This week, a student from one of my classes reached out to me via email. She wrote, “Dear Mr. Baker, I just got the great news that I get an extra chance to do my exam. I was wondering if you could give me some tips on how to study and what to study.”
I’d heard about this extra chance. I’d been asked to grade the extra chance, but someone else is going to do a pile of exams, so they’ll just add hers to those. I’m happy for the young woman. She’s smart, she’s nice, and she’s appropriately respectful. However, she’s failed the exam twice. She is getting to take the exam again at an odd time (before the school year begins), as she needs it to complete her ‘propedeuse’ so that she can move on to university, which was her intention all along.
After I explained to her what was on the exam (as I had done during the lessons, and as she knew from having taken the exam twice already), I reminded her that she’d already taken the exam (and failed it) twice. I reminded her that if she happened to fail it again, she would not get into university and would likely be a second year student at our school (a hogeschool, which is where students in the Netherlands get a very focused bachelor’s degree.) I reminded her that she has five weeks to prepare for this last chance, encouraging her to not waste that time, as so much is riding on it.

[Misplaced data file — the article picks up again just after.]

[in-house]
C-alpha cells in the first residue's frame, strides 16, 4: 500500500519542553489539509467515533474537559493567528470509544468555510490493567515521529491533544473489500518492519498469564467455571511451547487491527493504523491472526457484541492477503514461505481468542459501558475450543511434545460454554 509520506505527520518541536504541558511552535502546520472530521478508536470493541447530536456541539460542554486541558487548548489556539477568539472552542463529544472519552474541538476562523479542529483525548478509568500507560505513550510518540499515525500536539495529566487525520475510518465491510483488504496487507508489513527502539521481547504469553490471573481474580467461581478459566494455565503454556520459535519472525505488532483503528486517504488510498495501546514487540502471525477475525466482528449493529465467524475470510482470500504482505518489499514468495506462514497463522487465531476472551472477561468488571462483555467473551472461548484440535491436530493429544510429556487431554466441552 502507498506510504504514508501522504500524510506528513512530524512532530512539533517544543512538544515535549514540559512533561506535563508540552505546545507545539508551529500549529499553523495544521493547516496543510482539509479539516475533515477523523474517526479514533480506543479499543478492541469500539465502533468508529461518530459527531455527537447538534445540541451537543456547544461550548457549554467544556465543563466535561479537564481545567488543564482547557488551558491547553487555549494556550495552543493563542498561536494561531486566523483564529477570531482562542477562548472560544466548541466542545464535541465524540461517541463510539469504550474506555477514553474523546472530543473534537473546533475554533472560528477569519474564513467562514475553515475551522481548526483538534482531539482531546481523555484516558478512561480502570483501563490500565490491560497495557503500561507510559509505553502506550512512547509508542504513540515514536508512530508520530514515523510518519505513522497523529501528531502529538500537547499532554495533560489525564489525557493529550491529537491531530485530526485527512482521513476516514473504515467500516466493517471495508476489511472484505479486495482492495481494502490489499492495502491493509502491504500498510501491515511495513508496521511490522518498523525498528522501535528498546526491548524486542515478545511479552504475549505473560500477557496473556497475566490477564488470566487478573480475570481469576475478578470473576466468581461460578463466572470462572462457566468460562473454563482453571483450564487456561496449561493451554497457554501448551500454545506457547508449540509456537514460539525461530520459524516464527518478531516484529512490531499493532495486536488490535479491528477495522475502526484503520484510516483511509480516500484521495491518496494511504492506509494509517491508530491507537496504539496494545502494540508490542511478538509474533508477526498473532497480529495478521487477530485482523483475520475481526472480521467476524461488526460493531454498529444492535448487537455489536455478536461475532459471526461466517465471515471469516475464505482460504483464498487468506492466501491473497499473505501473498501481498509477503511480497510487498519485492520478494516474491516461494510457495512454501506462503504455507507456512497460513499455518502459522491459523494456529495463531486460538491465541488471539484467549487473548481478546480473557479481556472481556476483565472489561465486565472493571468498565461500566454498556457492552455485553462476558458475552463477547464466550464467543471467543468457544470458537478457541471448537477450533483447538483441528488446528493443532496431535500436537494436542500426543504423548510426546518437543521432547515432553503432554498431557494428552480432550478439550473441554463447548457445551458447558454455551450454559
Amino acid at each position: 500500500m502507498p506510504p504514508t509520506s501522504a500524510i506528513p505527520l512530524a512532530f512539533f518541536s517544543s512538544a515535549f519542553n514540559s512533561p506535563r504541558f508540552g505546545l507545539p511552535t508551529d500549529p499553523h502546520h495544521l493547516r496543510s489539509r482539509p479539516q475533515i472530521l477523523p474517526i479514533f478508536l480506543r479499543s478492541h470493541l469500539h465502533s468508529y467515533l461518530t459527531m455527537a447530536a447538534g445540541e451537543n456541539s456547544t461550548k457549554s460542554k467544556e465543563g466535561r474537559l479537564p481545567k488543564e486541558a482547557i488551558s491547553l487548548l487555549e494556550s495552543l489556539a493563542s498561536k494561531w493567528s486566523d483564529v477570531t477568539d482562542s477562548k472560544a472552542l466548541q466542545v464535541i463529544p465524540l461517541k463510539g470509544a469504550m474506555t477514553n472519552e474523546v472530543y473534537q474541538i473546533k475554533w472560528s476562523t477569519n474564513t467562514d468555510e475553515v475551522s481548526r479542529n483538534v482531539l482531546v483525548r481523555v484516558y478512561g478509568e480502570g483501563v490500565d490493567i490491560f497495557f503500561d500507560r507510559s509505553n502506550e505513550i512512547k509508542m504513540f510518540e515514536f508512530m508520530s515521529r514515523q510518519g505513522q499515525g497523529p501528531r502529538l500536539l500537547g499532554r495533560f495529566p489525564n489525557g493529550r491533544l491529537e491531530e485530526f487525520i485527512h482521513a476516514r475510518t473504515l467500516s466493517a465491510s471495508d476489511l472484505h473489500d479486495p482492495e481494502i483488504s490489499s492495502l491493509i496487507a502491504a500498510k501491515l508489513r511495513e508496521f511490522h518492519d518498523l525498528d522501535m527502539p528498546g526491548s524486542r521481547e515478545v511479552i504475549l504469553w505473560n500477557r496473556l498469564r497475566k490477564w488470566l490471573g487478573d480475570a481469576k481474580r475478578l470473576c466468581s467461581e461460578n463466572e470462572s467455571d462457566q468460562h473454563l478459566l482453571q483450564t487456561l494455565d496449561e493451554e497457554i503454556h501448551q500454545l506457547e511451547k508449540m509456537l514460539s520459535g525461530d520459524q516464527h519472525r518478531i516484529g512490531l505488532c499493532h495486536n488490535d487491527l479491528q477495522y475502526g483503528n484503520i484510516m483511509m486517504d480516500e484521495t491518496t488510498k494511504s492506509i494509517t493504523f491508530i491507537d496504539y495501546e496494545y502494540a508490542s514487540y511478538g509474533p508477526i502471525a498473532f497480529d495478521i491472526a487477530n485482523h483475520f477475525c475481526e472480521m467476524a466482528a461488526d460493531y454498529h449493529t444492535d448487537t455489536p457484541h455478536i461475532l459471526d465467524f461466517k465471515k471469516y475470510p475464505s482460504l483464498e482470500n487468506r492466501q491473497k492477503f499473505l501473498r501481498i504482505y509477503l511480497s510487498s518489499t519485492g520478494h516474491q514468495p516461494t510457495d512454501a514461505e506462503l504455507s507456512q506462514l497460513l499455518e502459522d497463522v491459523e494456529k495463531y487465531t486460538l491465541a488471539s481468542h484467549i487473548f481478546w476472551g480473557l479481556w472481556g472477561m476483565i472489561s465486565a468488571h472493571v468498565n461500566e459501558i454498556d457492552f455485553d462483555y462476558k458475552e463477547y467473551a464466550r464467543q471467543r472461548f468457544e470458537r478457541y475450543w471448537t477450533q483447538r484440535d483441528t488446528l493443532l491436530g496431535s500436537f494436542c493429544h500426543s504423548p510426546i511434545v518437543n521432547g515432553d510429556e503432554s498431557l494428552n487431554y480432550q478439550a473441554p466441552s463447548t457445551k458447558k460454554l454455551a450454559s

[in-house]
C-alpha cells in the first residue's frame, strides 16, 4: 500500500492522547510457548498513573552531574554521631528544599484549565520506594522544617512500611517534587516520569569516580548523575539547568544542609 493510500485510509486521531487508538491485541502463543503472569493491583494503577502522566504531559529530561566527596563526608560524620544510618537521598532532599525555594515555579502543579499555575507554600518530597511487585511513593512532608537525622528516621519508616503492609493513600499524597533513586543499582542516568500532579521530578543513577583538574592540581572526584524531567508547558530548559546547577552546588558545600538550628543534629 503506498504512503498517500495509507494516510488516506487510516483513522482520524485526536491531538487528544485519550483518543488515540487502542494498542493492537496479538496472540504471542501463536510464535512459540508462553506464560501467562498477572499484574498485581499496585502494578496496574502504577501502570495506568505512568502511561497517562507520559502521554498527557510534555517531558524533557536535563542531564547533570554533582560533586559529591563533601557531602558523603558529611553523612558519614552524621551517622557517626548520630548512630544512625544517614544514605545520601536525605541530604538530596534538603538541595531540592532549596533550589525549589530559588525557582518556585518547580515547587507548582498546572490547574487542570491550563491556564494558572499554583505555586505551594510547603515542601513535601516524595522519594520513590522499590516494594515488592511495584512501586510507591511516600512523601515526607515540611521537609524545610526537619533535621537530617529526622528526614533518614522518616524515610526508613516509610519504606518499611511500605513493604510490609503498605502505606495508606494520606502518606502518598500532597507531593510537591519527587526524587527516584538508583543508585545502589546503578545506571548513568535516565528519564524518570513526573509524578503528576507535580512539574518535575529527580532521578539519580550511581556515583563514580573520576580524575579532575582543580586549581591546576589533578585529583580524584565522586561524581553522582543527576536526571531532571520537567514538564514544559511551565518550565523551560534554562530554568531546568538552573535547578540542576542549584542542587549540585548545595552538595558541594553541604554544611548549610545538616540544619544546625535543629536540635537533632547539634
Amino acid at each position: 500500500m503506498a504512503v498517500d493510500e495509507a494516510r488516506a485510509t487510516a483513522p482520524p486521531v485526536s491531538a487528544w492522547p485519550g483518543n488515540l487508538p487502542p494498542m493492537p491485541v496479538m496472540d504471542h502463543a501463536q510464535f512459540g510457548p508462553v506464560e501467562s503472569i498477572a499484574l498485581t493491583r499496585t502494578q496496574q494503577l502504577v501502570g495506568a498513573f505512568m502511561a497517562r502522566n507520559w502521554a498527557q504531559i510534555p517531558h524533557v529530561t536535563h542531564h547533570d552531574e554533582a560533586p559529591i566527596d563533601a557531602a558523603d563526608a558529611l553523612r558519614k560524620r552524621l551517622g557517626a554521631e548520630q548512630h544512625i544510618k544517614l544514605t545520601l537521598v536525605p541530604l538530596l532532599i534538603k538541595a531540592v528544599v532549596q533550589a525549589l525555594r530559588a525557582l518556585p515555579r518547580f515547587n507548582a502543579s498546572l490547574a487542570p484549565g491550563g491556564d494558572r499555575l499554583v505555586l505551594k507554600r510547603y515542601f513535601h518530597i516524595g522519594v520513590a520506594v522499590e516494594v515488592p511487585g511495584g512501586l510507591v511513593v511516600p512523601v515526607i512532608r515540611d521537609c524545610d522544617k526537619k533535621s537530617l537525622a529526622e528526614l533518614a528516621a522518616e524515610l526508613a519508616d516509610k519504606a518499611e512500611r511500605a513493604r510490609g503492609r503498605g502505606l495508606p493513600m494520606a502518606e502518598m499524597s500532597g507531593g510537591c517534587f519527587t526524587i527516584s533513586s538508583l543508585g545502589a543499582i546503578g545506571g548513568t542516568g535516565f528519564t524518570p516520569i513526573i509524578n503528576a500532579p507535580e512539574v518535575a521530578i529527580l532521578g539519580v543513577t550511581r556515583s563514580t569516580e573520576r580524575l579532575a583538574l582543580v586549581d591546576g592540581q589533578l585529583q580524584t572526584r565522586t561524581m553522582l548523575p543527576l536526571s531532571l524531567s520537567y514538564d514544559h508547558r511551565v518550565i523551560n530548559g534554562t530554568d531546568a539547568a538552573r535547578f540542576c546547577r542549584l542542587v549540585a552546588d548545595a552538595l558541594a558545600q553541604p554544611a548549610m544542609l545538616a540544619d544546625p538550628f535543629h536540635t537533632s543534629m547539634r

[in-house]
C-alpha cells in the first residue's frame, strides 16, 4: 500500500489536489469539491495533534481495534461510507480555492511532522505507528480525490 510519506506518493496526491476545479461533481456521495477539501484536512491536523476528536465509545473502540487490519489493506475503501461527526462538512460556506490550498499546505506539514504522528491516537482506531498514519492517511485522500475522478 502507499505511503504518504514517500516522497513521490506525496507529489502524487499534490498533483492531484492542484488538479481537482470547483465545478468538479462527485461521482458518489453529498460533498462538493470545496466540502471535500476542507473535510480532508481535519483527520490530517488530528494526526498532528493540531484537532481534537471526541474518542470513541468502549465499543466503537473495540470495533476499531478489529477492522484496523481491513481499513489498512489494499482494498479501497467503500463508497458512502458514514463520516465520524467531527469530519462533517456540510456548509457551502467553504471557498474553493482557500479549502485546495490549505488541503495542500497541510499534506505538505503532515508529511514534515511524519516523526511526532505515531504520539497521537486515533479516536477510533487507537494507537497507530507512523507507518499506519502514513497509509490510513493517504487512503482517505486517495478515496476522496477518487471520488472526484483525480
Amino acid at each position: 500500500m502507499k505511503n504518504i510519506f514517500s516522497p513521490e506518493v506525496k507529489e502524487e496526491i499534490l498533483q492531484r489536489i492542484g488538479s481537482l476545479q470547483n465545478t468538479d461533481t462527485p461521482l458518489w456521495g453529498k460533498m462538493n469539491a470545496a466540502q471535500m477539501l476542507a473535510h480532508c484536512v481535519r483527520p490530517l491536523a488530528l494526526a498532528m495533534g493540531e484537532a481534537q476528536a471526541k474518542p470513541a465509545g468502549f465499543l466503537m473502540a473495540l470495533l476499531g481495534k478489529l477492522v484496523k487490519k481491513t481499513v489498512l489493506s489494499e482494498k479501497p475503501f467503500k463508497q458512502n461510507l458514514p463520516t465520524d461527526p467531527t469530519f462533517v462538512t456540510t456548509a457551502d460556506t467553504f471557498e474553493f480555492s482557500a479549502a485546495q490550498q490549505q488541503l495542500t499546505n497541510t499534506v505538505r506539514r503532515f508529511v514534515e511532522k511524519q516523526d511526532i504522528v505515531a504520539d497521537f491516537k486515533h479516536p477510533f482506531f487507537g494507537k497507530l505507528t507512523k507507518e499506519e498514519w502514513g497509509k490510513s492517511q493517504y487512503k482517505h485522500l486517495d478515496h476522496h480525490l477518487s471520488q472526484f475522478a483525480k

I wrote that to scare her a bit. I wanted her to be able to taste the failure, to know what the cost of her slothfulness would be if she chose to be lazy and, like so many of her fellow students, use the ‘cross your fingers and hope really hard’ method of studying.
I don’t love doing that. In fact, I actually apologized for doing it, and I suggested she focus on how great it would feel to get into university and finally be studying alongside students who were on her intelligence/motivation level. I suggested she think about how good it would feel to tell people she was now studying at university, as opposed to hogeschool. I told her to think about graduating with a university degree and about the possibilities that would hold for her. I ended by telling her that she is a bright young woman with a great future.
That said, I hope she was listening when I tried to scare her. Somehow I feel like the fear of failure might help her more than hopes and dreams of success. It works that way with me sometimes. Sometimes the idea of success is scary and not that appealing to work towards. Sometimes what will really move me to the next step is the fear of staying in the situation I’m in.
Motivation is a complex thing. We should always be aware that there are lots of options.